Traffic Resources


Driver’s License Points

Our Criminal Law Division understands the importance of being licensed to drive. Going to work, picking kids up from school, shopping for groceries – driving, for better or worse, has become an essential feature of our daily lives.

Driver’s License Points are assigned by the North Carolina Division of Motor Vehicles (NCDMV) for certain traffic offenses, including speeding tickets. They are used for the purpose of suspending and revoking licenses.

If you receive 12 or more points over a 3 year period, the NCDMV can suspend your license if they choose. However, after the accumulation of 7 points, you may have the opportunity to attend a Driver Improvement Clinic, and upon its completion, 3 points may be deducted from your record. Upon losing your license, the process of reinstatement is used to be able to drive lawfully again. During the first 3 years after reinstatement, the accumulation of just 8 points (not 12), can cause a second suspension of your license.

The following tables show what convictions carry what points depending on whether you were driving a commercial vehicle.

DRIVER’S LICENSE POINT SCHEDULE
FOR NON-COMMERCIAL VEHICLES
ConvictionPoint Value
Passing a stopped school bus loading or unloading children5
Aggressive driving5
Reckless driving4
Hit and run, property damage only4
Following too closely4
Driving on wrong side of road4
Illegal passing4
Failure to yield right-of-way to pedestrian pursuant to GS 20-158(b)(2)b.4
Failure to yield right-of-way to bicycle motor scooter, or motorcycle4
Running through stop sign3
Speeding more than 55 mph3
Speeding through a school zone3
Failure to yield right of way3
No driver license or license expired more than one year3
Running through red light3
Failure to stop for siren3
Speeding through safety zone3
Failure to report accident where such report is required3
No liability insurance3
All other moving violations2
Littering involving a motor vehicle1
DRIVER’S LICENSE POINT SCHEDULE
FOR COMMERCIAL VEHICLES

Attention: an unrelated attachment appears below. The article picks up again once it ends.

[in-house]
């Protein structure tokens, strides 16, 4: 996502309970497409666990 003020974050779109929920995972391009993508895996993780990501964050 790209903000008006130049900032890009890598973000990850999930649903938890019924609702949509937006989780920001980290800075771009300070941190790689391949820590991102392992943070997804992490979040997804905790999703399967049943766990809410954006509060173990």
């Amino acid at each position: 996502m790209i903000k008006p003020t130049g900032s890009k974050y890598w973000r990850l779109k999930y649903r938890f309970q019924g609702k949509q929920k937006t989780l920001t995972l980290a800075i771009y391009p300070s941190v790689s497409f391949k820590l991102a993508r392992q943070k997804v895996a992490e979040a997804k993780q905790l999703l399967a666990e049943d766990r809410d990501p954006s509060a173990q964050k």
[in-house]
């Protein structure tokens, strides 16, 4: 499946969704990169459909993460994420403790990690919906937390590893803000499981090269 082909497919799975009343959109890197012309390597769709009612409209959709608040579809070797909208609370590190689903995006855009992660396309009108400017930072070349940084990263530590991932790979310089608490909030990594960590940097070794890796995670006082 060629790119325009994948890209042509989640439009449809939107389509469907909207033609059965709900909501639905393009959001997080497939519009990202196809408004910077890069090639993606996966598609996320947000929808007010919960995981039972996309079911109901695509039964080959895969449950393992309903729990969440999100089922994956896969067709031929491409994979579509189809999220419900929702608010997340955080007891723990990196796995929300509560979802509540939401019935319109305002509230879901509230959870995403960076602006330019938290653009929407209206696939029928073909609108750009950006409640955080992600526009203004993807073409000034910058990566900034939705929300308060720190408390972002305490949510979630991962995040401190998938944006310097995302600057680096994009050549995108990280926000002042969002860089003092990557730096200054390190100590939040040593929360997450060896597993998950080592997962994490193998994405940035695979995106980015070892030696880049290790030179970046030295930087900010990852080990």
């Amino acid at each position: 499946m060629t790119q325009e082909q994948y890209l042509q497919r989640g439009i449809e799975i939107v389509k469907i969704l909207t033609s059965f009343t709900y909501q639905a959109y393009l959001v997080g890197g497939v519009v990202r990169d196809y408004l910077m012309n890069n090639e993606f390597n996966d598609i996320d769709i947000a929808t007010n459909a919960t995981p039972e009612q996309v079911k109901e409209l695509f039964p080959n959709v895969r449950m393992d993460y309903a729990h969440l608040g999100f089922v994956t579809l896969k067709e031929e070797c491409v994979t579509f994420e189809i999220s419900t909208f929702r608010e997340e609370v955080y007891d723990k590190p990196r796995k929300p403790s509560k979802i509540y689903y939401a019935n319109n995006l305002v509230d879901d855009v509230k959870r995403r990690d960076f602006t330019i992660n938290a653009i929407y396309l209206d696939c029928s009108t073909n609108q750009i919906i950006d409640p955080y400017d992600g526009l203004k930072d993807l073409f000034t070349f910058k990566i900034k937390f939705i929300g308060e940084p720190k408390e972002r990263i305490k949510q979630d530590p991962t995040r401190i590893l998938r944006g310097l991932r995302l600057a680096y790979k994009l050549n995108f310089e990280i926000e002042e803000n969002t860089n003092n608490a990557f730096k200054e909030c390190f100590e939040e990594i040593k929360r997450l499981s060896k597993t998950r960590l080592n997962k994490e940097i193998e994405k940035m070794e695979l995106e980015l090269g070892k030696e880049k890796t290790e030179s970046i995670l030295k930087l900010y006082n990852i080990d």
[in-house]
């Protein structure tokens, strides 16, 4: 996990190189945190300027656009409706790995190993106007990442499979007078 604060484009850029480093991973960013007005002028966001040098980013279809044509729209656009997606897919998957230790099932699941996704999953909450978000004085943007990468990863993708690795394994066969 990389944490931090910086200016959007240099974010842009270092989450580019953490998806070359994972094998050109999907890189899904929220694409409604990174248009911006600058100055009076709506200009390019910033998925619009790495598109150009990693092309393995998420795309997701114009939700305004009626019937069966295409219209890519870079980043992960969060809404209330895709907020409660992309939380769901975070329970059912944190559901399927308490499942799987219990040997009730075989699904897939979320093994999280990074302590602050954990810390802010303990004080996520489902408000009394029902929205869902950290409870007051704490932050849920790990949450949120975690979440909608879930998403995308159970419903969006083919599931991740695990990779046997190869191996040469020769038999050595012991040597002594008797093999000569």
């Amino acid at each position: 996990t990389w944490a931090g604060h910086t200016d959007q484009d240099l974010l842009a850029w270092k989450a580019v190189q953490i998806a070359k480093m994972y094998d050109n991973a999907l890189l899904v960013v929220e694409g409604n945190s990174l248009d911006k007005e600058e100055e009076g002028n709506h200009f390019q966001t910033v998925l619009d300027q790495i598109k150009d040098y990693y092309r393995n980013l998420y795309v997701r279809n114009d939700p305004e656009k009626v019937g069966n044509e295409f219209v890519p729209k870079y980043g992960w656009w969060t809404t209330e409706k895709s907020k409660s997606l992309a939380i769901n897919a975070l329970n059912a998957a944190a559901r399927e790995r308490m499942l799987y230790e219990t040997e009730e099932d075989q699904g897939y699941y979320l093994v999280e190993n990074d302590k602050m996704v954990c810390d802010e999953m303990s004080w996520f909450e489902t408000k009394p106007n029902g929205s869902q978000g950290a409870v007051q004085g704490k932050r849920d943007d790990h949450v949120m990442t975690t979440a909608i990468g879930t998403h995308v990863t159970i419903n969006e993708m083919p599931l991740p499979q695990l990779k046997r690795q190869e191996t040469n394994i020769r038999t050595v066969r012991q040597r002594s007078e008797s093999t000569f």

ConvictionPoint Value
Passing a stopped school bus loading or unloading children8
Rail-highway crossing violation6
Careless and Reckless driving in violation of G.S. 20-140(f)6
Speeding in violation of G. S. 20-141(j3)6
Aggressive driving6
Reckless driving5
Hit and run, property damage only5
Following too closely5
Driving on wrong side of road5
Illegal passing5
Failure to yield right-of-way to pedestrian pursuant to G. S. 20-158(b)(2)b.5
Failure to yield right-of-way to bicycle motor scooter, or motorcycle5
Running through stop sign4
Speeding more than 55 mph4
Speeding through a school zone4
Failure to yield right of way4
No driver license or license expired more than one year4
Running through red light4
Failure to stop for siren4
Driving through safety zone4
Failure to report accident where such report is required4
Possessing alcoholic beverage in the passenger area of a commercial motor vehicle3
All other moving violations3
Littering involving a motor vehicle1

But there are other ways for the NCDMV to suspend or revoke your license. For example, your license will be revoked for at least 30 days if you are convicted of exceeding the speed limit by more than 15 mph if you are driving at a speed greater than 55 mph. That means being convicted for speeding 61 mph in a 45 mph zone will cause you to lose your license for at least 30 days.

The NCDMV has another rule where they can suspend your license for 2 convictions for speeding over 55 mph in the same year. Thus, two convictions for speeding 56 mph in 55 mph zones – just 1 mph over the limit! – can cause you to lose your license. For further references see North Carolina G.S. § 20-16 and § 20-17 which outlines the authority of the NCDMV to suspend and revoke licenses.


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Five Reasons to Hire a Traffic Lawyer

  1. An experienced Criminal Trial Lawyer knows the law and how to effectively represent your interests in court.
  2. The right plea may help you keep your license and avoid costly insurance rate increases..
  3. A traffic ticket can sometimes be a misdemeanor offense punishable by jail, probation, or community service hours, which your lawyer could help you avoid.
  4. The lawyer can often go to court for you so you don’t have to miss work.
  5. The risk you face by not having a lawyer combined with the reward of having one weighs heavily in favor of retaining a lawyer to protect your interests.

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Nine Things You Should Know About Traffic Offenses

  1. Convictions for certain offenses and speeds carry insurance points and driver’s license points.
  2. Insurance points can increase the price you pay for car insurance, sometimes significantly.
  3. The NC DMV keeps track of driver’s license points for the purpose of taking your license away.
  4. Besides driver’s license points, certain traffic ticket convictions can trigger an automatic license suspension.
  5. Community service hours, probation, jail time … all are possibilities for certain convictions.
  6. A plea bargain may be possible that can help prevent some of the bad consequences.